Finally, it was really cool to move from social media in the real world. This one’s personal but I gotta say I loved meeting and talking with people in the real world. In fact, several Substack subscribers came by and introduced themselves to me, which was SUPER cool.Turns out my memes, jokes, and Tik Toks are shared among corporate legal departments, and not all of them engage on social media. It’s given me so many ideas for future content and about how I’d like to continue engaging with the legal innovation community.
Hope you enjoyed this writeup and let me know what you think in the comments!
This is so critical because legal wants to / needs to shed its reputation as a cost center. I’m paraphrasing Mary but essentially, if you want more internal clout, larger budgets, and respect, you absolutely have to align your work with top company priorities.
Who happens to also be the Chief Community Officer at Ironclad, and my current boss.
FYI: Risks avoided, penalties, sanctions, etc. avoided are not compelling metrics.
I’ve said this before and I’ll say it again. CLMs that have a vibrant, engaging community of customers are sending a message to buyers that they’ve made people successful. Any vendor can overpromise and lie to get deals. These bad actors will find it very hard, if not impossible, to launch a similar customer community.
This also explains my own success on social media. I started posting on LinkedIn in 2016, and making Tik Toks in 2020, way before it was part of a playbook. It was hard to justify to other people at the time but the world shifted during the pandemic, and suddenly everyone wants to learn my “secrets.” Well, it’s this: Start early, and do it consistently, every day, for years. And then hope that you’re right lol.
Shout out to the E&Y folks who let me crash their party on the first day. They rolled in heavy, like 50 people deep. There were so many of them! It showed me that they are really invested into CLOC, especially as a diamond sponsor. The talent they have is really incredible. Maybe Biglaw is impenetrable but I was super impressed by the folks I met. Especially my new best friend Shourik who walked me around the party, introducing me to people after he saw that I came alone and didn’t know anyone.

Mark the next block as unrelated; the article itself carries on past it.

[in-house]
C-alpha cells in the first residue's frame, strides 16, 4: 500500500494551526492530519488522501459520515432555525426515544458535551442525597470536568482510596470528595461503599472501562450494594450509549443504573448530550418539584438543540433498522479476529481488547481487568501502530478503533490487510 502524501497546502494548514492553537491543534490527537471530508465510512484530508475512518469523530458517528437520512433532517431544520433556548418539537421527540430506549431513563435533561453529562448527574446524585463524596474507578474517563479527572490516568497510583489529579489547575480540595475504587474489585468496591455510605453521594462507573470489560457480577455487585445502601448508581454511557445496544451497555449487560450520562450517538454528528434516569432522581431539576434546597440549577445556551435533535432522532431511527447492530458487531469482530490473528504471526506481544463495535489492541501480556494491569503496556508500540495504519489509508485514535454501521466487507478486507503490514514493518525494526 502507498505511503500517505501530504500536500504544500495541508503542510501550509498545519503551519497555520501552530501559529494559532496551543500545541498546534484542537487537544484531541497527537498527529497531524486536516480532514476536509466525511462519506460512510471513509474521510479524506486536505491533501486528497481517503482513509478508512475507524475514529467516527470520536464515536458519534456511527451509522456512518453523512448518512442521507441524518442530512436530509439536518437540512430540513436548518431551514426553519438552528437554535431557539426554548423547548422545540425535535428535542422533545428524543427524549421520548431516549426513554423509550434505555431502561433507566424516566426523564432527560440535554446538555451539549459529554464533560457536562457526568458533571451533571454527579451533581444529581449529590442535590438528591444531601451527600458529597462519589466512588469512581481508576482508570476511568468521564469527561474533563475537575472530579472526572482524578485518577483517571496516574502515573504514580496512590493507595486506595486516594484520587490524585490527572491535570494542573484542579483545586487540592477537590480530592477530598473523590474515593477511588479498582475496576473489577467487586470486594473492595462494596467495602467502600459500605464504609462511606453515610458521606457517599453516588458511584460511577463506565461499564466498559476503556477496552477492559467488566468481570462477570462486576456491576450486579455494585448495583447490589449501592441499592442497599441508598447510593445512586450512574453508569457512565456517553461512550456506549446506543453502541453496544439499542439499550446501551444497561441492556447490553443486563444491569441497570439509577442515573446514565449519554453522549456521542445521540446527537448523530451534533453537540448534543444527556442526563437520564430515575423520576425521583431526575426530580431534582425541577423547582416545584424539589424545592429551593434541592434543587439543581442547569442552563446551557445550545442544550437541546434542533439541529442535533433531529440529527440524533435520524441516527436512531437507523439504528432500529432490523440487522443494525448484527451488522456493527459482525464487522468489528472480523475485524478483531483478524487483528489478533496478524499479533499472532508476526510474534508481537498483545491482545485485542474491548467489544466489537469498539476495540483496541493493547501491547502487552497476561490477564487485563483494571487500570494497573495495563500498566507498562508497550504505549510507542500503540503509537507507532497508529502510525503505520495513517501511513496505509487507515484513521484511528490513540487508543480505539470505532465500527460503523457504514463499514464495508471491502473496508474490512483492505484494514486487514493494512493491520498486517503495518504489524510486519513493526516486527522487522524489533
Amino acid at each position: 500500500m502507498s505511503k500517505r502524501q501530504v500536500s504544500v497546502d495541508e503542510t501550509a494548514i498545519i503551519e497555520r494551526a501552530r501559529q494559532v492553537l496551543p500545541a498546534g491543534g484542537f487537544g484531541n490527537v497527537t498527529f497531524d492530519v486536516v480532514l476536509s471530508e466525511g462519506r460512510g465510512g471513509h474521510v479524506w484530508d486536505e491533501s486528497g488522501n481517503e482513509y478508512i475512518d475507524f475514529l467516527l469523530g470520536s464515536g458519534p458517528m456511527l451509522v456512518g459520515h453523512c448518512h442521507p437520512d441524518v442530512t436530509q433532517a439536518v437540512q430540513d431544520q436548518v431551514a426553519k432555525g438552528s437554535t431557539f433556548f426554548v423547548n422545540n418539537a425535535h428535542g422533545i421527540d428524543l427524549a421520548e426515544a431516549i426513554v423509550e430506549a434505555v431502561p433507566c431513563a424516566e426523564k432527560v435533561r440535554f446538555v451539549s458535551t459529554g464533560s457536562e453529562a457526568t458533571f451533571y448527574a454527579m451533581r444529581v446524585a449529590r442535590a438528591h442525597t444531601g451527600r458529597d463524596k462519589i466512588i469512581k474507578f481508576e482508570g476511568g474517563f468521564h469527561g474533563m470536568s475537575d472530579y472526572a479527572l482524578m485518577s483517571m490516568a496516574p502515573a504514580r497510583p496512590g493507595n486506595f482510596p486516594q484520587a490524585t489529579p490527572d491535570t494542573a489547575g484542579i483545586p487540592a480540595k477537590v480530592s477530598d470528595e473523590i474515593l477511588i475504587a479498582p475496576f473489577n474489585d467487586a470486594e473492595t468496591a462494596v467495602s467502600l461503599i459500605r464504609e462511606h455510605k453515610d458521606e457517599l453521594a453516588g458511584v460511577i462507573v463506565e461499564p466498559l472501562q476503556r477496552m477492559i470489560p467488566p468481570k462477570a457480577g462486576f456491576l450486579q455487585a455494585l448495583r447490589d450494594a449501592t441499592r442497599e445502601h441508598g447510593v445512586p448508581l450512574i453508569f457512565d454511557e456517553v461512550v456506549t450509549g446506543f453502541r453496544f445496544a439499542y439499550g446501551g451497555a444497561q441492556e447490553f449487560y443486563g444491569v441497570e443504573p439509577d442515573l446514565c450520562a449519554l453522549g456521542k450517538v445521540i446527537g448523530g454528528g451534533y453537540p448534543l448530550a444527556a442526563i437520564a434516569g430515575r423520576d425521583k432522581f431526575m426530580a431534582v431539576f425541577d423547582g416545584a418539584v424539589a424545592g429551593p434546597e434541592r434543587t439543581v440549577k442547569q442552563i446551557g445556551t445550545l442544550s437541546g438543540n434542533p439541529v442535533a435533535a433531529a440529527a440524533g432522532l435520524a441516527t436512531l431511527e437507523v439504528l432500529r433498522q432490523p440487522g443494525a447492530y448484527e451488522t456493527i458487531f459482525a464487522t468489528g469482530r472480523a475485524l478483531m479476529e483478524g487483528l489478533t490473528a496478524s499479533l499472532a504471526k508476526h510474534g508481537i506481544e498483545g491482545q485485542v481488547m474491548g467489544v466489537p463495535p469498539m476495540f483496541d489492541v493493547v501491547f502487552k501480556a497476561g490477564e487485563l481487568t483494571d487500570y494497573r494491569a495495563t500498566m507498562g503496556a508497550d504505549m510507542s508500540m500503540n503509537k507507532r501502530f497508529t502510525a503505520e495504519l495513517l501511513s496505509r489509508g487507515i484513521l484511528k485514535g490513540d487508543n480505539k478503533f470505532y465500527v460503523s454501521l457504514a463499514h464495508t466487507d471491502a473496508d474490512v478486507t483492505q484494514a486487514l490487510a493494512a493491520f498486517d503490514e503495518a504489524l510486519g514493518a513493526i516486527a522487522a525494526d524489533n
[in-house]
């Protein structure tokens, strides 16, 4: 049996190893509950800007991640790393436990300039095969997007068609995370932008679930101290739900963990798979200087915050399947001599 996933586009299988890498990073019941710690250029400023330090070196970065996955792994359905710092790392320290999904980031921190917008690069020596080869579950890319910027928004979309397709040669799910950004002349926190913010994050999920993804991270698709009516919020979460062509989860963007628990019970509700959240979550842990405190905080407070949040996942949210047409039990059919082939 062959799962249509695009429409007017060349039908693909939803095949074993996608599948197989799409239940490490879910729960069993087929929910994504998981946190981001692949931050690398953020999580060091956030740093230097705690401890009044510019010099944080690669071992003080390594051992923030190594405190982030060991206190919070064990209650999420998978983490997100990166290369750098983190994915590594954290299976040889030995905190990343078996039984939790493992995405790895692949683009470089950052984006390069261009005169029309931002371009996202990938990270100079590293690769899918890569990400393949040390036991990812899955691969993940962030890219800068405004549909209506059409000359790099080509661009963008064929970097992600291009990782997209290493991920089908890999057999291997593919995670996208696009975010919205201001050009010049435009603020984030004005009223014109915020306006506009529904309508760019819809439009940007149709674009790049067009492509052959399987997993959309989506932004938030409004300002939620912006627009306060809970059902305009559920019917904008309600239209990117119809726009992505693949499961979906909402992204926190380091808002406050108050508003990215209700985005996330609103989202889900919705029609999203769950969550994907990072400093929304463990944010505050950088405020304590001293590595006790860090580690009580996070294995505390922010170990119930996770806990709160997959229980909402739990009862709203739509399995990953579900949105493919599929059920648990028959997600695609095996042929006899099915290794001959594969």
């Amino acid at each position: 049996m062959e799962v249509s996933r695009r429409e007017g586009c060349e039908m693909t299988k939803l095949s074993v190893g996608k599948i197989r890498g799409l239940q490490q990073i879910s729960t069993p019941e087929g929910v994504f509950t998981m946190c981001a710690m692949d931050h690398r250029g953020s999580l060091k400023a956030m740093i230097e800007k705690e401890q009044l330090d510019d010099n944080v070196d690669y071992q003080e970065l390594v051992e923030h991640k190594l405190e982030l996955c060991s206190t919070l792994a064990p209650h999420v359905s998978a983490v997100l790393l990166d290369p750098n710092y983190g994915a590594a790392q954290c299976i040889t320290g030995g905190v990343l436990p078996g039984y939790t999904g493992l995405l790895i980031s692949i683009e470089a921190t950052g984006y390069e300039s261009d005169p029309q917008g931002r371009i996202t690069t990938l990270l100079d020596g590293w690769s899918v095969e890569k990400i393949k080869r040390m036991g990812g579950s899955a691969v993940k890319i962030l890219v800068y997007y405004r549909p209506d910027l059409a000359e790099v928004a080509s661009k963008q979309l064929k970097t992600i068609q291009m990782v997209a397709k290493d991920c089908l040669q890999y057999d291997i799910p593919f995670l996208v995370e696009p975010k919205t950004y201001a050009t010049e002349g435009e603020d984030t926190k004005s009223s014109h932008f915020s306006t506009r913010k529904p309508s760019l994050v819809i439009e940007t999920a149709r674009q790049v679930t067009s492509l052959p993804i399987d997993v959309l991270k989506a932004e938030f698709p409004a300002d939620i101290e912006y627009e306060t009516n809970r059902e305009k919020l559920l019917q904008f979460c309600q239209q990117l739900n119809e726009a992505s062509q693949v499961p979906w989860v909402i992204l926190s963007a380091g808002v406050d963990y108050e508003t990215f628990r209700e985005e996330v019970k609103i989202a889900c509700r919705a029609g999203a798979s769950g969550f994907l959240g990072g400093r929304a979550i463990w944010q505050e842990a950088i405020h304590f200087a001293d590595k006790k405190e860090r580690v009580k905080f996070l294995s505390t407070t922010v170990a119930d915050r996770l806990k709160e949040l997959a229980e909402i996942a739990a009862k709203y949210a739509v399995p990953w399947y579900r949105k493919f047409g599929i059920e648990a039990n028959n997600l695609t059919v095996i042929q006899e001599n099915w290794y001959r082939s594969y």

This was the strangest part to me. Why would you pay for a super expensive booth and then not keep anyone there? I’ve seen some of the sponsorship rates, they’re really not cheap.
I was invited to speak on this topic (I’m always hesitant to talk about personal brand because it seems so fluffy and interest is usually in “how do I become famous?”) But, the CLOC organizers asked me to do it and gave me a free ticket in exchange, so why not?
I was the new kid on the block but was of course guided by the legendary Ari Kaplan. He went out of his way to give me great advice and offer help and I am so thankful for it.
Here’s the resulting article: https://www.law.com/corpcounsel/2022/05/12/brand-building-101-how-in-house-counsel-can-authentically-be-seen/
Shout out to Sharon, Erin, and Gaurav! If there are others please let me know in the comments—I never know who’s out there reading.
I am supposed to go to a conference in my field in July. It will be my first time around a lot of people since 2020. How comfortable was it for you being around so many strangers, especially unmasked? Did you find people respected personal space and safety measures?
I really like your point about not wanting to be visible just for the sake of it. I go back and forth about how much visibility I really want to have on social media. I am on LinkedIn, but I don't post very much and honestly think it would freak me out to have a large following. Participating in community is one thing, but I'm not so sure I'd enjoy creating or leading one.
Thanks, Alex. Interesting, and great report. Why am I not surprised about the behavior of the Big Law firm guy?